7. Now let’s say you actually want to find a really fast grower that our model likes because it has a healthy balance sheet, high quality earnings and a reasonable valuation. You can see in this example, looking at the bottom row, again highlighted in yellow, that the stock our model ranks as the 26th best (left most column, “Agg Rank”) happens to be growing one year earnings faster than 98% of all the other companies in the model (right most column, Earn 1 Yr Grth).Large Cap Ranking Model Fig 3 v2 JPEG

For those looking for fast growth stocks of uncommon quality this is a remarkably efficient process. KCR realizes that reading through these exhibits might feel onerous.

It could not be easier and one of our product specialists can have you adeptly moving around these tools in minutes.

If you are looking for fast growing stocks, cheap stocks, stocks with big dividends or anything else you can think of, please reach out to one of our product specialists by contacting us directly on the site or shooting an email to research@kailashconcepts.com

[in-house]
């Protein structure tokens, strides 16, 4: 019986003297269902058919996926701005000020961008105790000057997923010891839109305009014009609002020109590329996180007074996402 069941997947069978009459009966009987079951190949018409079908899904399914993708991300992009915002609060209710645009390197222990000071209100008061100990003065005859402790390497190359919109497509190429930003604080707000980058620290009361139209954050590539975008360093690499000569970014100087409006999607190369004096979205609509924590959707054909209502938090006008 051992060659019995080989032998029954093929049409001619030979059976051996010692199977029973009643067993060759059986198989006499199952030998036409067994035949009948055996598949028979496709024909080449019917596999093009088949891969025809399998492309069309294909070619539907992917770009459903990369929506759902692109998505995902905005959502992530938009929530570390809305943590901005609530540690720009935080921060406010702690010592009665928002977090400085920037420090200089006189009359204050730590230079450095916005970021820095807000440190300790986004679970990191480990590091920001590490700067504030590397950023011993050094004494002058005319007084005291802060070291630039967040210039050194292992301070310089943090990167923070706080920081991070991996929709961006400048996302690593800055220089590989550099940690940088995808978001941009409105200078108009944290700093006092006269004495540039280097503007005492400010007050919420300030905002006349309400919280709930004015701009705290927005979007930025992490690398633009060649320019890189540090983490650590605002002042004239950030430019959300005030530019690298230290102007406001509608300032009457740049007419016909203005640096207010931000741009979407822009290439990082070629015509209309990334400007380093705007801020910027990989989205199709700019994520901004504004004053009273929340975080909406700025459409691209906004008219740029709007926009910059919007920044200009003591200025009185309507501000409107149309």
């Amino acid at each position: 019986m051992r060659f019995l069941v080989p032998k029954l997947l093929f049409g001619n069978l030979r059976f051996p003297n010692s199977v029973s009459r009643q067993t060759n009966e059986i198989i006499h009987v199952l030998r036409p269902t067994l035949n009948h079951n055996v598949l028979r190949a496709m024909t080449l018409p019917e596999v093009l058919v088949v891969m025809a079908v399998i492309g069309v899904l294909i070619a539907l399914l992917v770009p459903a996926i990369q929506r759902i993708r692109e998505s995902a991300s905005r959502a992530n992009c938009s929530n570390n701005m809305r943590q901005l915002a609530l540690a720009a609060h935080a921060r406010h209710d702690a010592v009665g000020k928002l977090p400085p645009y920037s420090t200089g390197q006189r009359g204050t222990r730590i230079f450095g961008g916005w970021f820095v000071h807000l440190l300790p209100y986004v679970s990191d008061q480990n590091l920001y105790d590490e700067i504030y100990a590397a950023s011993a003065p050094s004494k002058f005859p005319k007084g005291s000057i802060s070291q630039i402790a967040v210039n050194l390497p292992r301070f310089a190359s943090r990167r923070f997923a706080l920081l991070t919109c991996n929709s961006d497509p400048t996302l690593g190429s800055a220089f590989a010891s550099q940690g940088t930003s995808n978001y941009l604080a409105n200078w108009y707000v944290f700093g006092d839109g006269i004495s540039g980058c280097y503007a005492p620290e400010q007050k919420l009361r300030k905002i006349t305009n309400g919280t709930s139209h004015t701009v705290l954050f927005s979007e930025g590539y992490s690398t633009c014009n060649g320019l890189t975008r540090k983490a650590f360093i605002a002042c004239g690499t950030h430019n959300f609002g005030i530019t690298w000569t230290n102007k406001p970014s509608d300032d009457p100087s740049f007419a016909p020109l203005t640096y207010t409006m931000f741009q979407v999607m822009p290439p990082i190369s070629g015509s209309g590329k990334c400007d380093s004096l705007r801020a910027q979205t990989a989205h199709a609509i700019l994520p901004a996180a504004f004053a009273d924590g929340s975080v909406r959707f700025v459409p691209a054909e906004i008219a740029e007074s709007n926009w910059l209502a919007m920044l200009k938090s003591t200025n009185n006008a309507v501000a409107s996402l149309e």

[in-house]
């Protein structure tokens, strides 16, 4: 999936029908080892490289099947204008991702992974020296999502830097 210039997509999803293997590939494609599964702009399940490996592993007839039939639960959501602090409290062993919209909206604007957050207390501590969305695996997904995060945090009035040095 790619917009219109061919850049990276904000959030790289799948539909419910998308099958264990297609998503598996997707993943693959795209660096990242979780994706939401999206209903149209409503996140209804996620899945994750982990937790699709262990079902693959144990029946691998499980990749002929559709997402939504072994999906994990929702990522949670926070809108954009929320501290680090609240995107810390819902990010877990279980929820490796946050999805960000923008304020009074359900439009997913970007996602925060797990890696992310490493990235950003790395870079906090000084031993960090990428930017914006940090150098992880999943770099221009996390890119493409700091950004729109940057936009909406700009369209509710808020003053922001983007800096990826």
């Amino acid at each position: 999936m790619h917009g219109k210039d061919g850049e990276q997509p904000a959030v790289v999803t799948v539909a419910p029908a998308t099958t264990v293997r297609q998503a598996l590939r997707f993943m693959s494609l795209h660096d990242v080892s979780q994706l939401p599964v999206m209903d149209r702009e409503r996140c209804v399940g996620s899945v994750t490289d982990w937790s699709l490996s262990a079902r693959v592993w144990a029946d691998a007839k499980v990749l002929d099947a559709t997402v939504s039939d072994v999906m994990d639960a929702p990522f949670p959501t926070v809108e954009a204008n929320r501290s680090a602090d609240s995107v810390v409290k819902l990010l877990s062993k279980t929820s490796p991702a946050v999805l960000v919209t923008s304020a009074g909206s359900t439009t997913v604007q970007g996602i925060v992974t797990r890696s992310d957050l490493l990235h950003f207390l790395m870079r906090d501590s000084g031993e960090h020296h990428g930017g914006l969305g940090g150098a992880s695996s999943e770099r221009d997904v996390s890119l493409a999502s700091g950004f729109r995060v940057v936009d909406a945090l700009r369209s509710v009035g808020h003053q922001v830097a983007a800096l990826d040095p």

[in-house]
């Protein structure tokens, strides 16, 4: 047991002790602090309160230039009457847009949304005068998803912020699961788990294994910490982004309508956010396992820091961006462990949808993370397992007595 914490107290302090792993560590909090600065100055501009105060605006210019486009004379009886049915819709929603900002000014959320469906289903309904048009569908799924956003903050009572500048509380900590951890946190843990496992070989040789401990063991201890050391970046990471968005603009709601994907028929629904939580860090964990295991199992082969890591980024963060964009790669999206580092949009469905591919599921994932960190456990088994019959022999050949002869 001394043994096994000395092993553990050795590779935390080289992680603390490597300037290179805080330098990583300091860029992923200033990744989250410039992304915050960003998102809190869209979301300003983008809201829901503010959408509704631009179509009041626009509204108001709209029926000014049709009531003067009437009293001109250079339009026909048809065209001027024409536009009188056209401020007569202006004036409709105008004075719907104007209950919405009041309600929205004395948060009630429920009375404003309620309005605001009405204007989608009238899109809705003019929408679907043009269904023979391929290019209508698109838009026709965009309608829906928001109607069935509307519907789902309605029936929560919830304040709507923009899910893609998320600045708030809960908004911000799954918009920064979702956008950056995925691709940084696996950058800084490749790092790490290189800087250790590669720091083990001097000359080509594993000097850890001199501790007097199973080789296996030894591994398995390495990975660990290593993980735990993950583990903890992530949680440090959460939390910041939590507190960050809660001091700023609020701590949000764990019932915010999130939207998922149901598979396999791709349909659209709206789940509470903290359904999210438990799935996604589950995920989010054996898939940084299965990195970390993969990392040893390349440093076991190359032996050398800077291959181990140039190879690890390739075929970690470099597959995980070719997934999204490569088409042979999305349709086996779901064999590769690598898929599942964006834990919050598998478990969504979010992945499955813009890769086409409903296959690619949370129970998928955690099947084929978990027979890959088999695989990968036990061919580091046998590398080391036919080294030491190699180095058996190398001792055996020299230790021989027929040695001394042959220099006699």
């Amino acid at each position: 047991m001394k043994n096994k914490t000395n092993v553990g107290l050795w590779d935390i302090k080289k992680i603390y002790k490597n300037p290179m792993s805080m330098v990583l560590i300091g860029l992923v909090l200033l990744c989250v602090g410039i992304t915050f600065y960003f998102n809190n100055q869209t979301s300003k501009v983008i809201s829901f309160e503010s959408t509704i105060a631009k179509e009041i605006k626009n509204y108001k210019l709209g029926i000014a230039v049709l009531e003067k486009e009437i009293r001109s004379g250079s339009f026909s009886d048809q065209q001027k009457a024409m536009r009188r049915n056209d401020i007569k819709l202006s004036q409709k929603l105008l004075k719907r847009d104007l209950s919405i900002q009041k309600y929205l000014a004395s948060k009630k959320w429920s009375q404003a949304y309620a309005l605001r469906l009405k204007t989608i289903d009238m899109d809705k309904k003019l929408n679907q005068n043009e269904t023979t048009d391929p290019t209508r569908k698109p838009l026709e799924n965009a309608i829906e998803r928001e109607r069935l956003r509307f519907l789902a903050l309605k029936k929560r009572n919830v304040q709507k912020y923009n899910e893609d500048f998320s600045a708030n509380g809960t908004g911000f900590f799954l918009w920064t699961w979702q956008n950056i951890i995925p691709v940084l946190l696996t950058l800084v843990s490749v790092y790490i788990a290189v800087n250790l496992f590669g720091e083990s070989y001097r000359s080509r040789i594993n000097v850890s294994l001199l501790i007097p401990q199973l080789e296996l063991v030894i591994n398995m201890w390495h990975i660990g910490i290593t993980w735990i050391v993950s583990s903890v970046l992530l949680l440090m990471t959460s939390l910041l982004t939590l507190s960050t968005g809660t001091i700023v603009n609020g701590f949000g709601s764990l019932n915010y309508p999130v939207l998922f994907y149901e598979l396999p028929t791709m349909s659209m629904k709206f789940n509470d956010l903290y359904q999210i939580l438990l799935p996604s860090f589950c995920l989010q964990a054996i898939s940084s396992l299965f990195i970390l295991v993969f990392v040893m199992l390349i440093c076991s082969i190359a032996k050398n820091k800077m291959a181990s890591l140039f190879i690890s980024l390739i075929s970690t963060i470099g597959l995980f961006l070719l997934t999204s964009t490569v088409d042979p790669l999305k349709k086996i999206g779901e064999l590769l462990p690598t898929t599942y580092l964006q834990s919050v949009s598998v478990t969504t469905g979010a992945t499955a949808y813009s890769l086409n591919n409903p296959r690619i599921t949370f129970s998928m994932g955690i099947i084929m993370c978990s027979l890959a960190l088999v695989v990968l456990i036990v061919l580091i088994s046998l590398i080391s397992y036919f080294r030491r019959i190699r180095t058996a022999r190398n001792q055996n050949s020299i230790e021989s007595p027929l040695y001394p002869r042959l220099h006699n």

The Fastest Growing Low Priced Stocks: A Simple Solution

KCR recognizes that the above level of Do-It-Yourself granularity may not be all that appealing to some folks. If you are looking for fast growing stocks to invest in that, based on significant historical research, have a long track-record of providing powerful risk-adjusted returns, KCR believes we have a pre-built solution that may be a great starting point for the research process.

The first paper written by KCR’s equity research team focused on the pitfalls of stocks that will grow fast in their piece